There is also an opportunity to work at The Shack, which is a neighborhood house/youth center that serves children in kindergarden through 8th grade, as well as provides educational opportunities for parents and families.  Icould give a cooking demonstration to the kids…something simple and healthy that the kids can learn to make themselves.  When the kids get excited about a healthy recipe, their parents will be more likely to make it for their family.  I could also teach the kids to make bread dough, which they can take home to their families (again, encouraging their parents to cook homemade meals).  Bread is cheap to make (flour, oil, water, yeast, sugar) and can even be frozen and then donated to different food banks as a non-perishable food.  Food banks already receive lots of canned goods, so something like healthy frozen bread dough with attached recipes, can be a welcomed change.

There are also farmer’s markets in Morgantown which I could work at. An idea would be to create recipe cards for dishes that include produce and other food items you can purchase at the farmer’s market, and have a cooking demonstration of that meal, hand out samples, and give the recipe cards to those at the farmer’s market. Many people know they are supposed to eat fruits and vegetables in a healthy diet, but they are unsure as how to prepare them in a fun and appetizing way. The cooking demonstration and recipe cards could teach new cooking skills and give people a new idea of how to prepare fresh produce.

I also took the time to think about what I would like my online social media image to be.  As nutritional professionals, we have the opportunity to reach a larger audience through social media platforms such as Facebook, Twitter, blogs, Pinterest, and more. This could be as simple as sharing links to health news articles online, writing health and nutrition articles, or blogging about healthy recipes.  Linking these all together (sharing your blog web address on your facebook page, for example) and including them in your email signature will help your professional online presence to grow. And with that growth can come new opportunities in your career.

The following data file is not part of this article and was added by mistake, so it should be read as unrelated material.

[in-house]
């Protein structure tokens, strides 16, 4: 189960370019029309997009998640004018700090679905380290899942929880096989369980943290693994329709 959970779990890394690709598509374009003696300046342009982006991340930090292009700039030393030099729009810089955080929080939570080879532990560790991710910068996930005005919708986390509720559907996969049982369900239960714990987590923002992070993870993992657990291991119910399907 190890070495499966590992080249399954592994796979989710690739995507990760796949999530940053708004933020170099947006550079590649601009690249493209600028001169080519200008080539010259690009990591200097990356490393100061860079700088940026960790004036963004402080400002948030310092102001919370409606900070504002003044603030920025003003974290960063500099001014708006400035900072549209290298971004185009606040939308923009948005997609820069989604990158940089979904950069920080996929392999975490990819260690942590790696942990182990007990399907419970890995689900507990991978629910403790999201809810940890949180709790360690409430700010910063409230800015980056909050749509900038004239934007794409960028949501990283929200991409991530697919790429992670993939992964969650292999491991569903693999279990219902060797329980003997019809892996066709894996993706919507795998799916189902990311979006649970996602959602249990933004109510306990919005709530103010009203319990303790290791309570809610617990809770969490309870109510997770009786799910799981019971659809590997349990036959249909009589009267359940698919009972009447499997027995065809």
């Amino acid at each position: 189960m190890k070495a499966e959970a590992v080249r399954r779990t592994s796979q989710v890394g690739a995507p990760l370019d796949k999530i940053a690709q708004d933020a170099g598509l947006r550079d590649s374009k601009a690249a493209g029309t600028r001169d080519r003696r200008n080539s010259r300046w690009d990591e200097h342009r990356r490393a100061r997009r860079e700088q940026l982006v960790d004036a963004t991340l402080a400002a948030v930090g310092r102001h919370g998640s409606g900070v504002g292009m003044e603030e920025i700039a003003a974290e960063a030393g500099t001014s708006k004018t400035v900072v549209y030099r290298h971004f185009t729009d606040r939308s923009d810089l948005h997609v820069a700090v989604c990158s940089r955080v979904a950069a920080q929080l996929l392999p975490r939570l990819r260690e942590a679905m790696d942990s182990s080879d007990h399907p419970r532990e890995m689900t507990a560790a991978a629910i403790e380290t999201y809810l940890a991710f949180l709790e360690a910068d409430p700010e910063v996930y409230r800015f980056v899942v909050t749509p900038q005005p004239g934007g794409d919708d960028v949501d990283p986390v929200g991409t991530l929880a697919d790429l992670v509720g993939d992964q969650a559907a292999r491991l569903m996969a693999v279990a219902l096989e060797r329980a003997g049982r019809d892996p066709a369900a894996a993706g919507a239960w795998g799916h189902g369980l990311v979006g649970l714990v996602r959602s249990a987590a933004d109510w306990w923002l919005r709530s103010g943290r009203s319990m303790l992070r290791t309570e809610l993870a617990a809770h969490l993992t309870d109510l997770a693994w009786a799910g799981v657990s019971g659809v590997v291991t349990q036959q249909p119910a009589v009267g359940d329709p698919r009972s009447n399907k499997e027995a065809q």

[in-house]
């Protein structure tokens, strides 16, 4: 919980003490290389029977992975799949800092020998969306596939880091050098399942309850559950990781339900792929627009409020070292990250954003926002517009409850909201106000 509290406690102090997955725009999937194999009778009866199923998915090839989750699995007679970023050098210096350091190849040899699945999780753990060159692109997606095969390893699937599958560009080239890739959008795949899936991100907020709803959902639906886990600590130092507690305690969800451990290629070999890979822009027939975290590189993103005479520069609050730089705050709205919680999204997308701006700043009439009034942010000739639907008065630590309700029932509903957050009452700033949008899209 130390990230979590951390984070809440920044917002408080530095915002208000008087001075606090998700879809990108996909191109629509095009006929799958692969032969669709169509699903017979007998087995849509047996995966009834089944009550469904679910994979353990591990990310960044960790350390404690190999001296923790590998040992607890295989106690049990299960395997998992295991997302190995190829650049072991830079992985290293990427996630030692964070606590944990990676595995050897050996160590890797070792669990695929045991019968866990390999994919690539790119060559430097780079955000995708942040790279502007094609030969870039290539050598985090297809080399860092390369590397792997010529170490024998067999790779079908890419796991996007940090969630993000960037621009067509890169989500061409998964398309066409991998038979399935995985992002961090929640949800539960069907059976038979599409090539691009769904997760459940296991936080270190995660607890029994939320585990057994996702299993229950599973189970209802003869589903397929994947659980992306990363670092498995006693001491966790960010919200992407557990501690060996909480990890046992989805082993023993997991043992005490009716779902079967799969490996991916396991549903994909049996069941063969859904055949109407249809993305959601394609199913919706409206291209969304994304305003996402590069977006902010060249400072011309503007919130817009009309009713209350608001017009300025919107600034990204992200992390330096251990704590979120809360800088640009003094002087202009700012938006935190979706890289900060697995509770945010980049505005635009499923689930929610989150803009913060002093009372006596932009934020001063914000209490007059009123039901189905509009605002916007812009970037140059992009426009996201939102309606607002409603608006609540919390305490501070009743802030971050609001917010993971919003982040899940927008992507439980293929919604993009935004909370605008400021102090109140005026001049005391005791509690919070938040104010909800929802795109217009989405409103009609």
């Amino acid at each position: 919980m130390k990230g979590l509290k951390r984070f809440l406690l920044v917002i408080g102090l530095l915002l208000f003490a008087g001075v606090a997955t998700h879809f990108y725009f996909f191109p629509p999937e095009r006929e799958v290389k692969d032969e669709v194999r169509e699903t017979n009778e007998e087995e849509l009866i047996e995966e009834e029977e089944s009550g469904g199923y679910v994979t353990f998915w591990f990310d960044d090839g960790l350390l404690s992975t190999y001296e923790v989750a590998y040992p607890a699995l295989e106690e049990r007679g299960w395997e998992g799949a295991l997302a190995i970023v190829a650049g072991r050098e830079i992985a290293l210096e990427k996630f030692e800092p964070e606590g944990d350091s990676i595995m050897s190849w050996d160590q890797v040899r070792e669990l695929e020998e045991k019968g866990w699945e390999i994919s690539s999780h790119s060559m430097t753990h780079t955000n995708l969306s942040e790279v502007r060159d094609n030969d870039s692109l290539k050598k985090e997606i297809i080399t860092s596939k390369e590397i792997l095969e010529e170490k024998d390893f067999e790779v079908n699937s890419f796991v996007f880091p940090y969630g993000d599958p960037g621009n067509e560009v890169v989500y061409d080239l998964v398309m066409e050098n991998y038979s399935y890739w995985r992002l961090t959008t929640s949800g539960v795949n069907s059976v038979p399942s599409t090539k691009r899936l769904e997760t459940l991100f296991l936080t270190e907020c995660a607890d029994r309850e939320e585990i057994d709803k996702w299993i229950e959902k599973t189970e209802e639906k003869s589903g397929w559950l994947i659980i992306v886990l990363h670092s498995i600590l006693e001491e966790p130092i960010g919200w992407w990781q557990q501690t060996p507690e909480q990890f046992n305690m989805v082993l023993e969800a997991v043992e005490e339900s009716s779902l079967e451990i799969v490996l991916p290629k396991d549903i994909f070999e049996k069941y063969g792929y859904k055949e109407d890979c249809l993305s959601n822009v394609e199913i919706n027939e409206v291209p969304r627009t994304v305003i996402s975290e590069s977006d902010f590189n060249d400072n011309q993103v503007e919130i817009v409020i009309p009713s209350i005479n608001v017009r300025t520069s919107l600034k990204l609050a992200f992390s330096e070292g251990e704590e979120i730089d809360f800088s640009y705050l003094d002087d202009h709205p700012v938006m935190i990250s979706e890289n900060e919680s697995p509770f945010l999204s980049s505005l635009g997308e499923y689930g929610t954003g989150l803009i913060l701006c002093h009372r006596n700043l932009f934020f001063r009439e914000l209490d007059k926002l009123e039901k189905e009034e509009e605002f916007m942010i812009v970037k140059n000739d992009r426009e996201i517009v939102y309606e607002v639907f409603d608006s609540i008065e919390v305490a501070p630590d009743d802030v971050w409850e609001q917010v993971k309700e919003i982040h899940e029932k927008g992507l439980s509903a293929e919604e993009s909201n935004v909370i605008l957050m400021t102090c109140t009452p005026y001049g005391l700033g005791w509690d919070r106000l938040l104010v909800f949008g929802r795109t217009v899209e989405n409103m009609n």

After the work day I attended a meeting at the Mon County Extension office from 4:30-6:30pm.  There were different members of the community in attendance, including concerned parents, a personal trainer, Registered Dietitians, WIC employees, Extension employees, and nutrition/fitness professionals.  Choose to Change wants to create a healthy environment in Morgantown which makes it easier to make fitness, nutrition, and health an integral, regular part of everyone’s day.  In order to create this healthy community, certain objectives must be set and made by a certain date. These objectives include food and beverage objectives, nutrition objectives, and fitness objectives in the community, schools, and businesses. Possible goals could include installing water fountains at community parks, replacing sugar-sweetened beverages and junk food in vending machines with healthy alternatives, and creating service learning opportunities for those in higher education. Lots of brainstorming went on during this meeting and will continue on until the next meeting in September.